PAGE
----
I like your old stuff better than your new stuff, so let’s #takewallstreet

I received a beautiful gift from my partner this week, a book called Posters for the People. It contains hundreds of prints of posters created by artists working in the Works Progress Administration, a cornerstone of President Roosevelt’s New Deal. The program provided up to 30 hours of employment per week at market wage rates for up to 3 million people at a time during the Great Depression.

Generally, there is a tendency for us to romanticise the past. However, when it comes to the state of reformist progressive/liberal/social democratic politics there is no doubt that things really were once better. Roosevelt’s New Deal was an historic bargain between Labor and Capital that allowed Labor to increase its income as productivity rose. It brought unheralded prosperity to millions of Americans. By contrast employment languishes under Obama. Where there was once a New Deal, now there is No Deal. In Australia we had perhaps the greatest ever Labor Prime Minister, Ben Chiefley, take the creation of a national social welfare system to a referendum in the 1940s. Prime Minister Gillard, on the other hand, tightened restrictions on the unemployed. For that matter, it takes a special kind of shit for Labor to be outflanked on the left on Immigration by a conservative leader who’s election pitch was a simple and brutal “Stop the Boats”.

Were the 1930s and 1940s some sort of magical time when the broad Left loved the leaders of centre-left reformist political parties? Hell no. When he was President, Roosevelt was regarded by many on the Left as a hypocritical tool of capitalist control – buying off workers to stave off a revolution. In 1949, Chifley sent in the army to break a strike of coal miners and even supported, as Opposition Leader, the conservatives in attempting to ban the Communist Party of Australia (this was later struck down by the High Court – sound familiar?). More sweeping reforms were passed but calculating politicians were still calculating politicians. The difference is today we don’t have sweeping reforms (other than as code for more corporate control) so we’re just faced with the sight of calculating politicians, and it ain’t pretty.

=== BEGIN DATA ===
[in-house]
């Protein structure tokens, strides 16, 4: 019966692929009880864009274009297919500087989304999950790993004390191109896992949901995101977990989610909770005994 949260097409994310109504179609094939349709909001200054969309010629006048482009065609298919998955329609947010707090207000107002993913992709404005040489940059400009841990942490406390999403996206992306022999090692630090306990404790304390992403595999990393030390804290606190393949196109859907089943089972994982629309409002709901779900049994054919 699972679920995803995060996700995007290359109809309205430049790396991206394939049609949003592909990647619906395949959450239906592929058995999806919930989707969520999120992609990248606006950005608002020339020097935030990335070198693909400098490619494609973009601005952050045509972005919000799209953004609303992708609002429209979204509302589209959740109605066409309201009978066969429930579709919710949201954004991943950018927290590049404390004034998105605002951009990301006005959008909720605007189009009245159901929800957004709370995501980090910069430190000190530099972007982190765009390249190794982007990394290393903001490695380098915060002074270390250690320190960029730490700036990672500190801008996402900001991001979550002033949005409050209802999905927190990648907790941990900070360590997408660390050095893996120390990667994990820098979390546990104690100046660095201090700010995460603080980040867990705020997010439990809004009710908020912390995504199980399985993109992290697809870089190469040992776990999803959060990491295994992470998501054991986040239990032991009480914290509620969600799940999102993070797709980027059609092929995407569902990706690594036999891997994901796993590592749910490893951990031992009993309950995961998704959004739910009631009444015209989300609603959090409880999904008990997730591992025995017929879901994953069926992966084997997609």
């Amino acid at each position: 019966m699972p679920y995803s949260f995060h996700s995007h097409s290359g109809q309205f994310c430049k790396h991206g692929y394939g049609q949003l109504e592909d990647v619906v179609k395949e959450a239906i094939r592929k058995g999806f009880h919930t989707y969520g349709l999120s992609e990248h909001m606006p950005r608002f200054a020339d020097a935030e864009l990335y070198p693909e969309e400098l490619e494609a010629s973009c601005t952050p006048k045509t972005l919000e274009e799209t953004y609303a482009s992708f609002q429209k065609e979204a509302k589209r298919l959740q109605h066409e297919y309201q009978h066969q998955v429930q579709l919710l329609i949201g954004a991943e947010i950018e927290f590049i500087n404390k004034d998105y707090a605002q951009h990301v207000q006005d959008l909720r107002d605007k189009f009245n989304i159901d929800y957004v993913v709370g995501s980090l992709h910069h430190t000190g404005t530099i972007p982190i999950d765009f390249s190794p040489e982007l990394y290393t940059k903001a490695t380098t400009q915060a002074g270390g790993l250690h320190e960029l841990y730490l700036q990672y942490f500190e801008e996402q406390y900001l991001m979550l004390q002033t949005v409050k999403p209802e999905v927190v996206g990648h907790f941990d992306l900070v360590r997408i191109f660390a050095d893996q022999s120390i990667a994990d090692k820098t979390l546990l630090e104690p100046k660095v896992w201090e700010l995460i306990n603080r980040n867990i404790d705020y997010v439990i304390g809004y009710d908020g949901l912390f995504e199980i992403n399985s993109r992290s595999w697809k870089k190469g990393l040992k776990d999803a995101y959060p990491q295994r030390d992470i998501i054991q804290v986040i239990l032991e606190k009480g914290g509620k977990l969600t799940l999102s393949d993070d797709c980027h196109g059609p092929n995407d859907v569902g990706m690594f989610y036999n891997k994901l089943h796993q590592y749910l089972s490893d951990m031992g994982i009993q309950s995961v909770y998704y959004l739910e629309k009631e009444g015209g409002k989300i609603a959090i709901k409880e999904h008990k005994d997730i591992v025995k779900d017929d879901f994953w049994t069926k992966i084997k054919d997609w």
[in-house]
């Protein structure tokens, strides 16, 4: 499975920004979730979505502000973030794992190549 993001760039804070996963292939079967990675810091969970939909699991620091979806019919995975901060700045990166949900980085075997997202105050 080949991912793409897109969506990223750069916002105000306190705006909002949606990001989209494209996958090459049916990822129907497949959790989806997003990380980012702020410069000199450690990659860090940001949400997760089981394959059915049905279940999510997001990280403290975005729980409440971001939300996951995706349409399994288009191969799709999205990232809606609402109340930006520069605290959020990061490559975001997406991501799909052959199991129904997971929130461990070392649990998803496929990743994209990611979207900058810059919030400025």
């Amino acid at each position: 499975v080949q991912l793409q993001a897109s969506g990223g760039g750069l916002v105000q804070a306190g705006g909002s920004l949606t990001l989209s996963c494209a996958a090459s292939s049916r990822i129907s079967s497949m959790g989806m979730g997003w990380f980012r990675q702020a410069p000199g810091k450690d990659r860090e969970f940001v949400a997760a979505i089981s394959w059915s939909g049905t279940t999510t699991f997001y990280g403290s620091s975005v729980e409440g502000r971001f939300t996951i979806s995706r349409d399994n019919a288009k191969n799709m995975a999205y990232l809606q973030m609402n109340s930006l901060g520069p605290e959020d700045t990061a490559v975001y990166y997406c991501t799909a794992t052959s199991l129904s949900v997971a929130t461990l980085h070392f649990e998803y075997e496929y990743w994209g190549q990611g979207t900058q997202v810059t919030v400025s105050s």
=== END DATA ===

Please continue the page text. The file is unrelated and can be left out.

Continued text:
Reams of text have been written about how Labor could be better. There’s been much wailing about how the current crop of politicians compare with <insert favourite historical leader here> (mine’s still Chifley despite what I wrote above). And if only <insert favourite reform here> (such as separating unions from Labor Party, primaries etc) happened then all would be well. I write this because it’s a thought process I constantly fall victim to as I passively wait for the next statesman/messiah.

I think though, I’ve worked out what the problem is with centre-left parties in the West, from Labor to Labour to the Democrats. It’s not the calculating politicians, it’s not the influence of corporate money, and it’s not the craven lack of principles nor even the branch stackers subverting internal party democracy. The problem is not the parties themselves. Reformist politics is what it is, and it always be so.

The problem is the organised Left. The problem is us.

Žižek wrote that liberalism’s ‘problem is that it cannot stand on its own: there is something missing in the liberal edifice. Liberalism is, in its very notion, “parasitic”, relying… on a presupposed network of communal values…’ (p. 76, First as tragedy, then as farce (2009)). Like most things Žižek writes it took me awhile to even begin to figure out what this means, let alone its implications.